Prison Legal News: July, 1995
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Volume 6, Number 7
In this issue:
- Supreme Court Turns Back Parole Challenge (p 1)
- 4th Cir. Clarifies IFP Dismissal Standard (p 2)
- Private Physician Subject to Section 1983 Liability (p 3)
- No Interlocutory Appeal of Discovery Order (p 4)
- 9th Cir. Upholds Attorney Fee Award (p 5)
- Appointment of Counsel (p 5)
- Unprovoked Assault States Claim (p 6)
- Prisoners Entitled to Meaningful Ad Seg Review (p 6)
- Helms Amendment Ruled On (p 7)
- Qualified Immunity Granted for Denial of Exercise (p 8)
- AA Probation Requirement Illegal for Atheist (p 9)
- Denial of Food May Violate Eighth Amendment (p 9)
- Retaliatory Infraction States Claim (p 10)
- Confinement Claim Barred by Res Judicata (p 10)
- NJ Sex Offender Registration Ruled On (p 10)
- Denial of Witnesses Violates Due Process (p 11)
- PA Class Action Settlement Published (p 11)
- Dismissal for Failure to Amend Complaint Reversed (p 11)
- TDCJ Selling Counterfeit Meat (p 12)
- Warden Survey Released (p 12)
- NV Phone Rate Scalping Examined (p 13)
- CA Families Fight to Maintain Bonds (p 13)
- MI Drug Patch Testing (p 13)
- Who's Treating the Doctor (p 14)
- 51 Months for Sex With Prisoners (p 14)
- AL Brings Back Chain Gangs (p 15)
- Violence Increases in Fed Prisons (p 15)
- SC Prisoners Protest Haircut Policy (p 15)
- From The Editor (p 16)
- FL Prisoner Has Right to Die (p 16)
- Books Available: The Penitentiary in Crisis: From Accomodation to Riot in NM (p 17)
- Books Available: Barred: Women, Writing and Political Detention (p 17)
- Prisoners and the Law (p 17)
- Books Available: Cages of Steel (p 17)
- Book Review: Prison Violence in America (p 18)
- Litigation Status Report Available (p 18)
- The Rise and Fall of California's Radical Prison Movement (Book Review) (p 18)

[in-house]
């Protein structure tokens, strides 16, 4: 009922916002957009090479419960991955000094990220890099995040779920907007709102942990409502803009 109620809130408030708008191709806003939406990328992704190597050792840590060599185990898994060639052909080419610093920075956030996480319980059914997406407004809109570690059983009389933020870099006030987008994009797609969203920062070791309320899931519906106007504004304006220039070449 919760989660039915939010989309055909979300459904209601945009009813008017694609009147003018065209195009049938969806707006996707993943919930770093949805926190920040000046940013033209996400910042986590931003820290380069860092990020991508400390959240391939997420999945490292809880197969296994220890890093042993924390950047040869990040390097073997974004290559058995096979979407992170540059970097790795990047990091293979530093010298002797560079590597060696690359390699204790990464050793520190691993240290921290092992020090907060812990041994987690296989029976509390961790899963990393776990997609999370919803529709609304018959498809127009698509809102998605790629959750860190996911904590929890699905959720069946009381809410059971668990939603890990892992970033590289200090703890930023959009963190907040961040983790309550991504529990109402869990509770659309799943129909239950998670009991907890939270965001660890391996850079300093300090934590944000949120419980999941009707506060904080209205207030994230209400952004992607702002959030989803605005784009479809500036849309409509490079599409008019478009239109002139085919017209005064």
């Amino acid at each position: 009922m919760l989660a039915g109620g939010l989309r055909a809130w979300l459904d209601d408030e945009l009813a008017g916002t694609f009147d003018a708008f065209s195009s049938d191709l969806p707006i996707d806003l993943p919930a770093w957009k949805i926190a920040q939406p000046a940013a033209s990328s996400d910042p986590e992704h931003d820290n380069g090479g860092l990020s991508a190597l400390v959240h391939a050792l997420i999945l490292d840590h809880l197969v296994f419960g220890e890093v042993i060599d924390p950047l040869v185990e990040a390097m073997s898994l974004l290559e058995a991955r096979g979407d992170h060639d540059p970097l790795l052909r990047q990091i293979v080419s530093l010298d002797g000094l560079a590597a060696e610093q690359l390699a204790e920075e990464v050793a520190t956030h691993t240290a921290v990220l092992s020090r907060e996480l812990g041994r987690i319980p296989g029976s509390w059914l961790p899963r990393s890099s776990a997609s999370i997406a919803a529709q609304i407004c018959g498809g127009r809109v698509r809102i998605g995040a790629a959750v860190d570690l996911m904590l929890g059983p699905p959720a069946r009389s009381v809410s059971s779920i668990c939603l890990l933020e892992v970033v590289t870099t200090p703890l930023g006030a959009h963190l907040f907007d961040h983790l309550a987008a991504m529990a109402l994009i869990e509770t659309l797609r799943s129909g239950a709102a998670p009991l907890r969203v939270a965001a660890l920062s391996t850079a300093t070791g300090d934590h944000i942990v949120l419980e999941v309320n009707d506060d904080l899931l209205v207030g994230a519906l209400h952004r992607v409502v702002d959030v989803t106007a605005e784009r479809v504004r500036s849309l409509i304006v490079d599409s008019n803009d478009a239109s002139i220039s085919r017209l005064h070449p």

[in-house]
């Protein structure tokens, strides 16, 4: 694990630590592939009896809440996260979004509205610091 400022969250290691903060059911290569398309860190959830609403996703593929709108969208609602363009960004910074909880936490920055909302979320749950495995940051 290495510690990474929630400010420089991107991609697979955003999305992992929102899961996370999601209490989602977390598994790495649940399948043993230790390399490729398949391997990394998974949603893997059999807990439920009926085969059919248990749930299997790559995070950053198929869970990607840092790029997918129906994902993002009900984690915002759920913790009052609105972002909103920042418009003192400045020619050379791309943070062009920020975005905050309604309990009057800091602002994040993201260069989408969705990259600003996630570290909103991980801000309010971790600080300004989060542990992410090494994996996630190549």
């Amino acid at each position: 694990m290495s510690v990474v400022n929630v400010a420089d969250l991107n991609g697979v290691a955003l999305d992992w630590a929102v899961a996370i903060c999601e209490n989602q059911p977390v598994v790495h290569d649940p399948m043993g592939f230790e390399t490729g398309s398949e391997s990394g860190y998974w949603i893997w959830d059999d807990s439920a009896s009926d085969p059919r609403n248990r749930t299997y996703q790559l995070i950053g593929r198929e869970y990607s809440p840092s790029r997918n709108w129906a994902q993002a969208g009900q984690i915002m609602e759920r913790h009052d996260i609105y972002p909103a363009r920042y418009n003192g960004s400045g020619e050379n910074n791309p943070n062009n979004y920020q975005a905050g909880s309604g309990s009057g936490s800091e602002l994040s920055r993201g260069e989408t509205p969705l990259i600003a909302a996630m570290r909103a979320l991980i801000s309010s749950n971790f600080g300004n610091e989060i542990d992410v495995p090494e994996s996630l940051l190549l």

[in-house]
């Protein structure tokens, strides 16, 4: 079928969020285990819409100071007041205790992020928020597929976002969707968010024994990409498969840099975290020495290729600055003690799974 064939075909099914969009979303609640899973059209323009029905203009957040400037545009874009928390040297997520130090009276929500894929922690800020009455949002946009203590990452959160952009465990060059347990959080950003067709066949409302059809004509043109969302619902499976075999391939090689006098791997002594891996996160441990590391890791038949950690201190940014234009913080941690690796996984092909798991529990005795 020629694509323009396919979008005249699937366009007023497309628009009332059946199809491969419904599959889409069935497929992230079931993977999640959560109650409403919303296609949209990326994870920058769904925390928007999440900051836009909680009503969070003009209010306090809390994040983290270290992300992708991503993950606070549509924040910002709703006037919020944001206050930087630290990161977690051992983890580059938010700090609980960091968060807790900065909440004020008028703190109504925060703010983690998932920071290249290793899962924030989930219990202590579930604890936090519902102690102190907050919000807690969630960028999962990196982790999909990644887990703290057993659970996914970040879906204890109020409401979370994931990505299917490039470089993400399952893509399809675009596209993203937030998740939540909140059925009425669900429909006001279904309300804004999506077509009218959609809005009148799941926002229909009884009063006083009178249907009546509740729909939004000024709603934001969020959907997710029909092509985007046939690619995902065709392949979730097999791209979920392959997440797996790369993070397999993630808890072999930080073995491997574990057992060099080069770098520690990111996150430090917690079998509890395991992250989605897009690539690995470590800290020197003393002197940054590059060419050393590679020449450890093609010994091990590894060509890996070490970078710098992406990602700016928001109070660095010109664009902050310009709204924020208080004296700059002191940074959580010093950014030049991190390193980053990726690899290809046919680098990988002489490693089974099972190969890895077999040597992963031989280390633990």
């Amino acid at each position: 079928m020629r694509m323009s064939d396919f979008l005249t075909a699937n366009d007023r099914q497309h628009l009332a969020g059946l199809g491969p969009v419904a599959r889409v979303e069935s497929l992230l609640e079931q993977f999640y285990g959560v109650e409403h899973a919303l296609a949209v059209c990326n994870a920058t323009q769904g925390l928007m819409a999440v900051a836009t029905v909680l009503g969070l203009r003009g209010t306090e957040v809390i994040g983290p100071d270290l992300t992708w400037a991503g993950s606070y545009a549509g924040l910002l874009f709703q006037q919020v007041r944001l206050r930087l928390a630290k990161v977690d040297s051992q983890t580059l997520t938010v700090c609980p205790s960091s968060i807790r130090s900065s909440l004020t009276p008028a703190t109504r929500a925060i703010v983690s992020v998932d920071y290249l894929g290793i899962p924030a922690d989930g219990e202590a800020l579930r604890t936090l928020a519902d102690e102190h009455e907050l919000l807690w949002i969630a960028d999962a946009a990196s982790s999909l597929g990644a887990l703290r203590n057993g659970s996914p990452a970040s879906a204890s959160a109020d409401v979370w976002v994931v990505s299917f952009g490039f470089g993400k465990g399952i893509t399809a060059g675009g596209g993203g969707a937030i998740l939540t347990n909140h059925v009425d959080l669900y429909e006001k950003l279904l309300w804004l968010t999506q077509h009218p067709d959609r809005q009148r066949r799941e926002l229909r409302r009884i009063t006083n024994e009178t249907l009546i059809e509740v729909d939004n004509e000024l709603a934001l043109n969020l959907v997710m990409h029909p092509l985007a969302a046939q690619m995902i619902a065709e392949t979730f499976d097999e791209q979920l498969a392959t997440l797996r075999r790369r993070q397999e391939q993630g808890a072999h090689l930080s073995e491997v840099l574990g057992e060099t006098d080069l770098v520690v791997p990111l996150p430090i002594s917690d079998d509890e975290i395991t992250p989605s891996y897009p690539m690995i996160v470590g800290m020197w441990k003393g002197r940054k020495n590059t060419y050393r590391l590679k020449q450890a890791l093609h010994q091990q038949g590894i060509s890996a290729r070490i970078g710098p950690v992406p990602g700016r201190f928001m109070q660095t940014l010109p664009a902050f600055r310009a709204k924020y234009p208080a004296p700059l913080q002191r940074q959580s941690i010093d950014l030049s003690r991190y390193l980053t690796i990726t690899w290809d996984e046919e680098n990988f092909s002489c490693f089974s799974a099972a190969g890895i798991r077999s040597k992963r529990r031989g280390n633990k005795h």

- Book Review: Civil Liability in Criminal Justice (p 18)
- News in Brief (p 18)
- Raze the Walls Burned (p 19)
- Health Problems in WY (p 19)
Jose Morales is a California prisoner convicted of first degree murder in the killing of his girlfriend in 1971. He was released on parole in 1980 and plead guilty to second degree murder for killing his wife, whom he had met in prison. At the time of his second murder conviction California law provided for annual parole hearings. This law was later amended to allow for parole consideration hearings every three years for those prisoners who had been convicted of murder more than once.
Morales first became eligible for parole in 1989 and was found unparoleable. His next hearing was scheduled three years later. Morales filed a habeas corpus petition claiming that the change in parole eligibility hearings violated his rights under the Ex Post Facto clause, namely that he was entitled to the ...
In the July, 1994, issue of PLN we reported Morales v. California DOC, 16 F.3d 1001 (9th Cir. 1994). The appeals court held that a California statute that was modified to allow for parole hearings every three years instead of every year violated the Ex Post Facto provisions of the US constitution. In a 7 to 2 ruling the supreme court has reversed that ruling.
The district court dismissed Nasims suit on grounds that it was untimely and barred by Marylands three year statute of limitations which applies to § 1983 actions in that state. Nasim filed suit in 1993. He claimed he did not realize until 1991, after reading magazine articles, that his illnesses were the result of asbestos exposure. Nasim appealed the dismissal and the ...